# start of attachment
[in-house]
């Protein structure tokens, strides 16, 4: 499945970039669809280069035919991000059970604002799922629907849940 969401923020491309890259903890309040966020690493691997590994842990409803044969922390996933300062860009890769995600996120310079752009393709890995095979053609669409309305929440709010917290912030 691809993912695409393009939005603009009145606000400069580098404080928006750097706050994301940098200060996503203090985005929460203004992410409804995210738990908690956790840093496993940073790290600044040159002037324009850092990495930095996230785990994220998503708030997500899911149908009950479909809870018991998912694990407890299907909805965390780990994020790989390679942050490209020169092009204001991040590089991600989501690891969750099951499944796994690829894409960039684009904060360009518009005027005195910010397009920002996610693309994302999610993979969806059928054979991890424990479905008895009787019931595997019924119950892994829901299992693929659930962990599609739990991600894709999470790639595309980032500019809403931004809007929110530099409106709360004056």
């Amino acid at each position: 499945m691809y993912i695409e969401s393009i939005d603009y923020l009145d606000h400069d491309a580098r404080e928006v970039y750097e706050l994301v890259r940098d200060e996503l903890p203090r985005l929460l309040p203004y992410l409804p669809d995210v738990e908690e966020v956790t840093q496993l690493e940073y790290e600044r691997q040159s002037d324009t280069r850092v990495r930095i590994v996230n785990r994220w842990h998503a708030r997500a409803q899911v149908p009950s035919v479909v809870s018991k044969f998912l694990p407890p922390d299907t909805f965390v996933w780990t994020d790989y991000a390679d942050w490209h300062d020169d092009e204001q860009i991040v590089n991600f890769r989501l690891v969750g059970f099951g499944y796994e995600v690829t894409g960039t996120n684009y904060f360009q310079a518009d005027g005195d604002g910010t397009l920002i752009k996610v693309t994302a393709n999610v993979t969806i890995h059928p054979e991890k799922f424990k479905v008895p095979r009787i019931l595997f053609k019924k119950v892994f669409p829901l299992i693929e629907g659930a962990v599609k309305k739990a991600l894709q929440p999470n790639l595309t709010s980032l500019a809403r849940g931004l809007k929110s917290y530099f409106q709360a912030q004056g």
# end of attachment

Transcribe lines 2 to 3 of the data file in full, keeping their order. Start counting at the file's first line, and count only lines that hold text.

């Protein structure tokens, strides 16, 4: 499945970039669809280069035919991000059970604002799922629907849940 969401923020491309890259903890309040966020690493691997590994842990409803044969922390996933300062860009890769995600996120310079752009393709890995095979053609669409309305929440709010917290912030 691809993912695409393009939005603009009145606000400069580098404080928006750097706050994301940098200060996503203090985005929460203004992410409804995210738990908690956790840093496993940073790290600044040159002037324009850092990495930095996230785990994220998503708030997500899911149908009950479909809870018991998912694990407890299907909805965390780990994020790989390679942050490209020169092009204001991040590089991600989501690891969750099951499944796994690829894409960039684009904060360009518009005027005195910010397009920002996610693309994302999610993979969806059928054979991890424990479905008895009787019931595997019924119950892994829901299992693929659930962990599609739990991600894709999470790639595309980032500019809403931004809007929110530099409106709360004056």
């Amino acid at each position: 499945m691809y993912i695409e969401s393009i939005d603009y923020l009145d606000h400069d491309a580098r404080e928006v970039y750097e706050l994301v890259r940098d200060e996503l903890p203090r985005l929460l309040p203004y992410l409804p669809d995210v738990e908690e966020v956790t840093q496993l690493e940073y790290e600044r691997q040159s002037d324009t280069r850092v990495r930095i590994v996230n785990r994220w842990h998503a708030r997500a409803q899911v149908p009950s035919v479909v809870s018991k044969f998912l694990p407890p922390d299907t909805f965390v996933w780990t994020d790989y991000a390679d942050w490209h300062d020169d092009e204001q860009i991040v590089n991600f890769r989501l690891v969750g059970f099951g499944y796994e995600v690829t894409g960039t996120n684009y904060f360009q310079a518009d005027g005195d604002g910010t397009l920002i752009k996610v693309t994302a393709n999610v993979t969806i890995h059928p054979e991890k799922f424990k479905v008895p095979r009787i019931l595997f053609k019924k119950v892994f669409p829901l299992i693929e629907g659930a962990v599609k309305k739990a991600l894709q929440p999470n790639l595309t709010s980032l500019a809403r849940g931004l809007k929110s917290y530099f409106q709360a912030q004056g």